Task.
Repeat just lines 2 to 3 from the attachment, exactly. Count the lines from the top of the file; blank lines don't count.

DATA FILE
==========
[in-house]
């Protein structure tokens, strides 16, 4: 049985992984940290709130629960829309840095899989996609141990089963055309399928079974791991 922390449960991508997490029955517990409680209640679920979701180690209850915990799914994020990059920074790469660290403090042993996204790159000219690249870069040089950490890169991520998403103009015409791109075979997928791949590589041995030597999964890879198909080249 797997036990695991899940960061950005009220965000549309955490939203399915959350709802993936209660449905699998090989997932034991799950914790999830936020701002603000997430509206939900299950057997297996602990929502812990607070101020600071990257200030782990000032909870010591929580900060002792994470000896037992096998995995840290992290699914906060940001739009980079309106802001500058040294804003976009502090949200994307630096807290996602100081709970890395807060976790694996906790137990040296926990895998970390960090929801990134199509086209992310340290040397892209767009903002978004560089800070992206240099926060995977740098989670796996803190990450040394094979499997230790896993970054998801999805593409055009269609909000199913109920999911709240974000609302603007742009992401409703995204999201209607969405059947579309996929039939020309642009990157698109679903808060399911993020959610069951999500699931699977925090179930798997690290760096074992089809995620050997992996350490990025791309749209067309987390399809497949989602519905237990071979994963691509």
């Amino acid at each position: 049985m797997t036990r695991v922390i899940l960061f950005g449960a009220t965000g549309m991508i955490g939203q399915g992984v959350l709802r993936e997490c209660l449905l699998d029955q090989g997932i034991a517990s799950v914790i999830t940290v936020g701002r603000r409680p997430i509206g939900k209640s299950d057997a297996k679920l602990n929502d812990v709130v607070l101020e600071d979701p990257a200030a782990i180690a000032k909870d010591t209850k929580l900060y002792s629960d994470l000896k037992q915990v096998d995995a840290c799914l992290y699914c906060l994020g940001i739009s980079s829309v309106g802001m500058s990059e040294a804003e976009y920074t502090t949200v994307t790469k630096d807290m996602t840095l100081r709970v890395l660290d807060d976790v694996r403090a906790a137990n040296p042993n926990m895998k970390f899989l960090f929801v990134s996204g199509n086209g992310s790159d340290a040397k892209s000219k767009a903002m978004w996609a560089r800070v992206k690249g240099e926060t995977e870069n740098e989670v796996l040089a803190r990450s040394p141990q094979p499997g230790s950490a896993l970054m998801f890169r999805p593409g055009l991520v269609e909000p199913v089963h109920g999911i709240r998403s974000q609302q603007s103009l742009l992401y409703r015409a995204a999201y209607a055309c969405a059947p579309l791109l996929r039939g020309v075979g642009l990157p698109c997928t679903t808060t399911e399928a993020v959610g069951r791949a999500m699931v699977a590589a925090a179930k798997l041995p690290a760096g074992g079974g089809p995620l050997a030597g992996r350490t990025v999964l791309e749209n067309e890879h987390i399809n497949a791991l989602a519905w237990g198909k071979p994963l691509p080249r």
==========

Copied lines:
């Protein structure tokens, strides 16, 4: 049985992984940290709130629960829309840095899989996609141990089963055309399928079974791991 922390449960991508997490029955517990409680209640679920979701180690209850915990799914994020990059920074790469660290403090042993996204790159000219690249870069040089950490890169991520998403103009015409791109075979997928791949590589041995030597999964890879198909080249 797997036990695991899940960061950005009220965000549309955490939203399915959350709802993936209660449905699998090989997932034991799950914790999830936020701002603000997430509206939900299950057997297996602990929502812990607070101020600071990257200030782990000032909870010591929580900060002792994470000896037992096998995995840290992290699914906060940001739009980079309106802001500058040294804003976009502090949200994307630096807290996602100081709970890395807060976790694996906790137990040296926990895998970390960090929801990134199509086209992310340290040397892209767009903002978004560089800070992206240099926060995977740098989670796996803190990450040394094979499997230790896993970054998801999805593409055009269609909000199913109920999911709240974000609302603007742009992401409703995204999201209607969405059947579309996929039939020309642009990157698109679903808060399911993020959610069951999500699931699977925090179930798997690290760096074992089809995620050997992996350490990025791309749209067309987390399809497949989602519905237990071979994963691509």
């Amino acid at each position: 049985m797997t036990r695991v922390i899940l960061f950005g449960a009220t965000g549309m991508i955490g939203q399915g992984v959350l709802r993936e997490c209660l449905l699998d029955q090989g997932i034991a517990s799950v914790i999830t940290v936020g701002r603000r409680p997430i509206g939900k209640s299950d057997a297996k679920l602990n929502d812990v709130v607070l101020e600071d979701p990257a200030a782990i180690a000032k909870d010591t209850k929580l900060y002792s629960d994470l000896k037992q915990v096998d995995a840290c799914l992290y699914c906060l994020g940001i739009s980079s829309v309106g802001m500058s990059e040294a804003e976009y920074t502090t949200v994307t790469k630096d807290m996602t840095l100081r709970v890395l660290d807060d976790v694996r403090a906790a137990n040296p042993n926990m895998k970390f899989l960090f929801v990134s996204g199509n086209g992310s790159d340290a040397k892209s000219k767009a903002m978004w996609a560089r800070v992206k690249g240099e926060t995977e870069n740098e989670v796996l040089a803190r990450s040394p141990q094979p499997g230790s950490a896993l970054m998801f890169r999805p593409g055009l991520v269609e909000p199913v089963h109920g999911i709240r998403s974000q609302q603007s103009l742009l992401y409703r015409a995204a999201y209607a055309c969405a059947p579309l791109l996929r039939g020309v075979g642009l990157p698109c997928t679903t808060t399911e399928a993020v959610g069951r791949a999500m699931v699977a590589a925090a179930k798997l041995p690290a760096g074992g079974g089809p995620l050997a030597g992996r350490t990025v999964l791309e749209n067309e890879h987390i399809n497949a791991l989602a519905w237990g198909k071979p994963l691509p080249r």